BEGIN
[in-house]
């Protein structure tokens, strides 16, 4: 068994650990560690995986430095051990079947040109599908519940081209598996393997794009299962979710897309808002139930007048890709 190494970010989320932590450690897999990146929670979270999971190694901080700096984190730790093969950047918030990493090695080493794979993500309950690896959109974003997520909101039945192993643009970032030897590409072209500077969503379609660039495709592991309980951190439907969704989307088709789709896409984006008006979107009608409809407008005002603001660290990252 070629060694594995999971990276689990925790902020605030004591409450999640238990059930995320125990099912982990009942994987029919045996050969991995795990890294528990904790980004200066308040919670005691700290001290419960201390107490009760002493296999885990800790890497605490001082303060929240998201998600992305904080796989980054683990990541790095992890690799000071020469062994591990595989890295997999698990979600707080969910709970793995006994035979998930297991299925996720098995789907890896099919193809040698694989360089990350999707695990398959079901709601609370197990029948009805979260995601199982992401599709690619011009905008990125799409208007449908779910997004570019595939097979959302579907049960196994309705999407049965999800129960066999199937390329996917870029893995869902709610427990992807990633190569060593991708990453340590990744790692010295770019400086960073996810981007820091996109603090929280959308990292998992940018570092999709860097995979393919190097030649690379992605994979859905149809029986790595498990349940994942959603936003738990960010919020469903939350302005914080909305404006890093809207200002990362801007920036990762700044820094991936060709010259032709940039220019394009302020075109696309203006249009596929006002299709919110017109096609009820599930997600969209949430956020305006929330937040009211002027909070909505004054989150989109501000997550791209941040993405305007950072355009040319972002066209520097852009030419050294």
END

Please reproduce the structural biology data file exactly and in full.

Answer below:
[in-house]
């Protein structure tokens, strides 16, 4: 068994650990560690995986430095051990079947040109599908519940081209598996393997794009299962979710897309808002139930007048890709 190494970010989320932590450690897999990146929670979270999971190694901080700096984190730790093969950047918030990493090695080493794979993500309950690896959109974003997520909101039945192993643009970032030897590409072209500077969503379609660039495709592991309980951190439907969704989307088709789709896409984006008006979107009608409809407008005002603001660290990252 070629060694594995999971990276689990925790902020605030004591409450999640238990059930995320125990099912982990009942994987029919045996050969991995795990890294528990904790980004200066308040919670005691700290001290419960201390107490009760002493296999885990800790890497605490001082303060929240998201998600992305904080796989980054683990990541790095992890690799000071020469062994591990595989890295997999698990979600707080969910709970793995006994035979998930297991299925996720098995789907890896099919193809040698694989360089990350999707695990398959079901709601609370197990029948009805979260995601199982992401599709690619011009905008990125799409208007449908779910997004570019595939097979959302579907049960196994309705999407049965999800129960066999199937390329996917870029893995869902709610427990992807990633190569060593991708990453340590990744790692010295770019400086960073996810981007820091996109603090929280959308990292998992940018570092999709860097995979393919190097030649690379992605994979859905149809029986790595498990349940994942959603936003738990960010919020469903939350302005914080909305404006890093809207200002990362801007920036990762700044820094991936060709010259032709940039220019394009302020075109696309203006249009596929006002299709919110017109096609009820599930997600969209949430956020305006929330937040009211002027909070909505004054989150989109501000997550791209941040993405305007950072355009040319972002066209520097852009030419050294």